stuck to his fingers in a way that was not entirely comfortable. The substance
deadened or muffled the pain the otherwise hot interior would have dealt him.
He became aware of a sound, or rather, certain sets of sounds. He thought his
mind was not working right. It could have been the effect of the thin smoke that
circulated up the tunnel. It could have been fear plain and simple. At the end he
reached a flat, stable ground which was just as metallic as the rest of the shaft.
Behind him was a thin grating, a mesh netting that acame easily after a few
kicks. Past the darkness of that new passage the sounds were the loudest and
at last identifiable. Hammering, hammering and the hint of a chain saw, there
were screams, too, screams. After another set of flimsy mesh work he found
himself in a large room.
Open and spacious, the room was perpetually lighted by the eerie effects a
dying gray fog that evolved from the top corners of the walls. The room. No, it
was more than just a room, it was a vault. On the floor all around him were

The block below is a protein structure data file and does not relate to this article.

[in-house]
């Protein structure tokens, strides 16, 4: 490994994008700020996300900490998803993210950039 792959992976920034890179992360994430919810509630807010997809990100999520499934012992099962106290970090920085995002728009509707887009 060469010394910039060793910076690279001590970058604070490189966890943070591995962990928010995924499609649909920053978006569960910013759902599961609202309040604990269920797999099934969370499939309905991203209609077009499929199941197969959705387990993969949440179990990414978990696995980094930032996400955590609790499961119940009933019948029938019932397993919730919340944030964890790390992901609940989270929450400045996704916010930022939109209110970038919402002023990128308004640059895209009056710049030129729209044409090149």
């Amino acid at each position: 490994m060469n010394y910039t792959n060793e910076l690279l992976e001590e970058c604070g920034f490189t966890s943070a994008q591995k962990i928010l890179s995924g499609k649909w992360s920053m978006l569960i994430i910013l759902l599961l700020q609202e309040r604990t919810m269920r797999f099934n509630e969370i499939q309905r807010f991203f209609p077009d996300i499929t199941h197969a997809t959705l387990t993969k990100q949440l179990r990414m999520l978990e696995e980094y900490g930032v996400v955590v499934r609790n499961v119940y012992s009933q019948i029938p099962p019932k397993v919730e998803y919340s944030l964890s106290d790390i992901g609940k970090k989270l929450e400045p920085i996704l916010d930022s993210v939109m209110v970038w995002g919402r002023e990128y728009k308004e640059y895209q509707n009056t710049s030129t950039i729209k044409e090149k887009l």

meat hooks. He picked up one of them, heavy, ten pounds maybe, covered in
crisp ash. Along the sides of the vault there were more meat hooks with large
chunks attached to them. There were not too many of those chunks of meat and
where there were, all were about the same size, the same shape. He
approached, each carcass had been carved to perfection, no limbs left, no
heads, the chests were ripped open, the internal organs removed.
Suddenly the same chain saw from before came back. That was immediately
followed by screams. The screams died, the chain saw went on and on and on.
Liono ran for cover in between sections of meat hooks. The hooks were
attached on to skeletal, metal frameworks that could be moved, or slid easily
from one part of the vault to another through rails, tracks built into the tiled
ceiling. He did not want to move or to disturb the flexible, the dangling partitions
for the sounds produced were too loud, too noticeable.
Toward the recess of the chamber was a series of open doorways. The eerie
blue light was still there but for the first time he saw the fixtures that produced
the dull ambiance. The doorway he stepped through led to a catwalk elevated
over another vast chamber. He saw no movement beneath, only large shapes
about the same size as those that were on the meat hooks from before. The
immovable figures were still and dormant, leg less, headless but more intact
internally and evolved a stench that was not pleasant.
Liono noticed that he was going up, each new area he entered was slightly more
elevated than the one before. In that new room he passed several wide cages.
The grounds were covered in green leaves and fresh grasses and for the first